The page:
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Fall from grace of London’s first dandy Stories from

The Row


ome 30 years before he died in S 1840, penniless and insane in an asylum outside Caen in France, Beau Brummell was one of the most influential figures in regency England. A friend of the future king, he was an arbiter of men’s fashion and dominated the way people dressed around town. He certainly had style and is credited with establishing the modern suit while rejecting more ornate fashions. According to legend, he took five hours a day to dress and recommended that boots be polished with champagne. The word “Dandyism” was invented to describe his world of fashion and fun – and it was a world which has been brought to life at the Jermyn Street Theatre which presented Beau Brummell – An Elegant Madness to enthusiastic theatregoers. The play, starring Sean Brosnan and Richard Latham, is set in the winter of 1819. As the most stylish man of his day lives in exile in a madhouse in Calais, George Bryan Brummell revels in past glories when he dominated the worlds of fashion, wit and dress. He is convinced his old friend and patron the Prince of Wales (by now King George IV) will visit him and restore his position in society. Today, the King is coming to Calais! Brummell’s valet, however, fired by revolutionary zeal, has other plans for the British monarch... This black comedy by Emmy awardwinning Ron Hutchinson had not been seen in London for 15 years so the script was updated to reinvigorate the text which seems even more resonant in today’s celebrity

Sean Brosnan as Beau and his valet, played by Richard Latham, at the Beau Brummell statue in Jermyn Street. Picture courtesy of Emily Hyland

obsessed world. Director Peter Craze was delighted to bring Ron Hutchinson’s play back to Beau Brummell’s spiritual home of Jermyn Street. “Two years ago we dealt with the fall of another dandy in The Trials of Oscar Wilde,” said Craze. “Now, we are telling the story of the original wit and man of fashion. Brummell once said that: ‘To be truly elegant, one should not be noticed’ and now he is largely forgotten. We hope this production will go some way to restoring his reputation.” The tailors of Savile Row exist largely because of Beau Brummell’s patronage of tailors and his legacy is celebrated with a statue on Jermyn Street. Take a closer look when you next walk past it. Q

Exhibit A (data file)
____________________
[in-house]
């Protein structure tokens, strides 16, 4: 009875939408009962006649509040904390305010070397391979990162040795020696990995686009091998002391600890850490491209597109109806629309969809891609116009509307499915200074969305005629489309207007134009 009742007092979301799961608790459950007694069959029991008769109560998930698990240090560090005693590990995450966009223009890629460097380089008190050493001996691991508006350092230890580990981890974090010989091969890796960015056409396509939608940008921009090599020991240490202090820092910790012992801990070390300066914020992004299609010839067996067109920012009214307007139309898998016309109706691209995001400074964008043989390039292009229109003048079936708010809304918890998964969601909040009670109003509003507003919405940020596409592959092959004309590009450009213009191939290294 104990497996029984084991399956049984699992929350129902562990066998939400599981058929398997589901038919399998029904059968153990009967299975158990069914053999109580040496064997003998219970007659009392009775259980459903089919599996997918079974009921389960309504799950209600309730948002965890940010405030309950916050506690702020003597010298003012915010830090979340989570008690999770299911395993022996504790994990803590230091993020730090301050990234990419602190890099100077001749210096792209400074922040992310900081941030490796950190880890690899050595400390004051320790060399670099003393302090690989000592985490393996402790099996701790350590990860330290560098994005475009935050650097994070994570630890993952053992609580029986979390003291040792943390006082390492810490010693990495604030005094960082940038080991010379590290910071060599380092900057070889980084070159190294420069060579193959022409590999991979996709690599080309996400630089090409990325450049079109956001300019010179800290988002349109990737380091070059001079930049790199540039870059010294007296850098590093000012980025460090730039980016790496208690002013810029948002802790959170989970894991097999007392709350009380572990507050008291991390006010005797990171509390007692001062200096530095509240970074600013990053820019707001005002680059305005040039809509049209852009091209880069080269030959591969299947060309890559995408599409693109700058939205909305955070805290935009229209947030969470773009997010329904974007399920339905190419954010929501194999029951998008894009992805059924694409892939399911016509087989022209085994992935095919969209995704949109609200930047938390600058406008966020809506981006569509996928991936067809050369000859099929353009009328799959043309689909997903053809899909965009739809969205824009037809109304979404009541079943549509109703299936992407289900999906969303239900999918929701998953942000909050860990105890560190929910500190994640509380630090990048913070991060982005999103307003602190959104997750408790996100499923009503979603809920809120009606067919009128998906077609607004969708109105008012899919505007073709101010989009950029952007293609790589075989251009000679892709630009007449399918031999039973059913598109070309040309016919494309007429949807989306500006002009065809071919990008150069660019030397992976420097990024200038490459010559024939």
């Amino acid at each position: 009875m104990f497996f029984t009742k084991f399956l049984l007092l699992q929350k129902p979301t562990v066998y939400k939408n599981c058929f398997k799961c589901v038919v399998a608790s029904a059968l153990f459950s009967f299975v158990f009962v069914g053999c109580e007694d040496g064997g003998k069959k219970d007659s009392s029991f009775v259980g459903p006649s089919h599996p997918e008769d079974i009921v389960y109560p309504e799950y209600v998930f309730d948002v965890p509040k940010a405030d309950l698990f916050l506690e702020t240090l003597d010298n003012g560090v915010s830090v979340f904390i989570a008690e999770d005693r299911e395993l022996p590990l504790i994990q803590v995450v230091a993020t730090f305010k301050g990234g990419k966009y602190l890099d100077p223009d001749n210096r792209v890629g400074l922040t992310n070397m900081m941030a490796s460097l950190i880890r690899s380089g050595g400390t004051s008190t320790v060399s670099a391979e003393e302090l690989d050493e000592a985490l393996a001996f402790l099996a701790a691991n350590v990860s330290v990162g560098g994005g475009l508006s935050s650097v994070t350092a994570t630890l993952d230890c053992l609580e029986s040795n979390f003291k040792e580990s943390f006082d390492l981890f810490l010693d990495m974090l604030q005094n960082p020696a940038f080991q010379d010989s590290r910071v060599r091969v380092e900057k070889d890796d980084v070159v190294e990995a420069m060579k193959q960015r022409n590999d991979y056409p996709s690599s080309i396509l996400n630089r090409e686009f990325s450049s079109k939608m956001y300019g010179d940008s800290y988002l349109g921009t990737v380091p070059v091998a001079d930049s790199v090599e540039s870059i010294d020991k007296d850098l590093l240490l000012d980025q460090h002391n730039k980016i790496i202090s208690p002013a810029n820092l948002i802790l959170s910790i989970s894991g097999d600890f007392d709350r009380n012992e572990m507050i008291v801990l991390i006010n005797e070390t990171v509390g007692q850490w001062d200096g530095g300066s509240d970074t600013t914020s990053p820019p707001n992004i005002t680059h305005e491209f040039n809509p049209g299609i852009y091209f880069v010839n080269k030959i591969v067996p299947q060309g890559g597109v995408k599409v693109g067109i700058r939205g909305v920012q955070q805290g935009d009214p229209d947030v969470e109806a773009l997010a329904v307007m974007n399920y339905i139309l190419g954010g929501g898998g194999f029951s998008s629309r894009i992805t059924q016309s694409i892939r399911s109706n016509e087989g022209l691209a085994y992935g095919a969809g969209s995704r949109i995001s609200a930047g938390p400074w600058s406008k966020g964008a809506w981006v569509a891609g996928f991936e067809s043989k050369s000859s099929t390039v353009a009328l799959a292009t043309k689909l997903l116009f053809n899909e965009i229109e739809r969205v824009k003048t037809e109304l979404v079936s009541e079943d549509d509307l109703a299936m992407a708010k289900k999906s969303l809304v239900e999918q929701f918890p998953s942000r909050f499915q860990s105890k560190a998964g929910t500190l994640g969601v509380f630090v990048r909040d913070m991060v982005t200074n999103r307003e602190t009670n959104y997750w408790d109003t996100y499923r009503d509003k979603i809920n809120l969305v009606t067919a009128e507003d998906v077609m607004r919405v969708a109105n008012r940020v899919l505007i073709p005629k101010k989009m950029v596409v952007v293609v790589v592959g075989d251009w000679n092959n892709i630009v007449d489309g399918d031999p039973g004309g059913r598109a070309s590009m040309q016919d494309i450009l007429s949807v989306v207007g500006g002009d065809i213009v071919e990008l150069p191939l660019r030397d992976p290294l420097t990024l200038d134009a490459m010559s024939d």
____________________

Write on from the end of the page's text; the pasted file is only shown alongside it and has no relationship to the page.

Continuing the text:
De’Ath promoted at Dege & Skinner

Head Cutter Nicholas De’Ath discussing design of a bespoke piece being made for London Craft Week in May, with his apprentice Alex Hills

icholas De'Ath has been N promoted to the position of head cutter at Dege & Skinner, taking responsibility for managing production and the team of bespoke makers in its Savile Row workshop. De’Ath is delighted with his new role. “Along with the makers based here at 10 Savile Row, I look forward to leading Dege & Skinner’s bespoke team into the next chapter of our history,” he said. “We were established over 150 years ago so we have a strong heritage in bespoke tailoring.” William Skinner, managing director

of Dege & Skinner, added: “Since joining our family business as a cutter 16 years ago, Nicholas has been involved in the creation of some of our most noteworthy bespoke tailoring, something we recognise with this welldeserved promotion. “Nicholas will head up all bespoke tailoring production, including day-today management of the team of talented makers in the bespoke workshop located underneath the Savile Row shop as well as continuing to travel overseas for our regular trunk shows.” Q


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ROBIN DUTT at large

UPFRONT Sharp suits and Golden Years


o how do you remember David Bowie? It may be just over a year since the great man died but his influence, especially in the sartorial sphere, is still everywhere. Of course we all have our ‘favourite Bowie’, be it the Thin White Duke, primarily identified with his Station to Station album, the turquoise Pierrot or, indeed, the great Ziggy himself but, whatever you favour, what has lingered in terms of his clothing legacy is his love and admiration of fine tailoring. Freddie Buretti, Tommy Nutter, Ozwald Boateng and Alexander McQueen were among the many Bowie visited in terms of sharp suiting, reminding us that the master of change and reinvention often relied on a sharp suit to accompany his intent, from monochrome to ice blue, emerald green to canary yellow. In fact, there is a famous portrait of the star in said sharp suit wielding an appropriate prop – a pair of tailoring shears. To remind everyone of the intellectual, and sartorial star that was (no is) Bowie, the legendary Jeremy Reed gave an inspiring and passionate talk on the Starman’s style for the Temenos Academy. In fact, I gave a talk at London’s Home House a while back about Bowie entitled, A Life in Suits and it made one think just how much he knew about the power of a natty two-piece, not just the shock of the spaceman. Let us not forget how Bowie revered the Row in his time which contributed in no small way to his ch-ch-ch changes…

EARLY in the year, I find myself at London Fashion Week Men’s (not my wording) where I encounter one chap wearing two straw hats and sunglasses (but no sun). Creativity is all very well and this young cove was certainly showing a flair of individuality and, while as Oscar Wilde perceived, “nothing succeeds like excess”, a simple elegance is really sometimes all you need. NOT that I hunt, shoot or fish (for the creature nor a compliment), there I was at an entertaining evening reception at William Evans in St. James’s recently where guests were introduced to fine pastime garb and exquisite machines of sport-war. Even I purchased, on departure, a bullet concealing a useful penknife for… well …opening envelopes with cheques of course.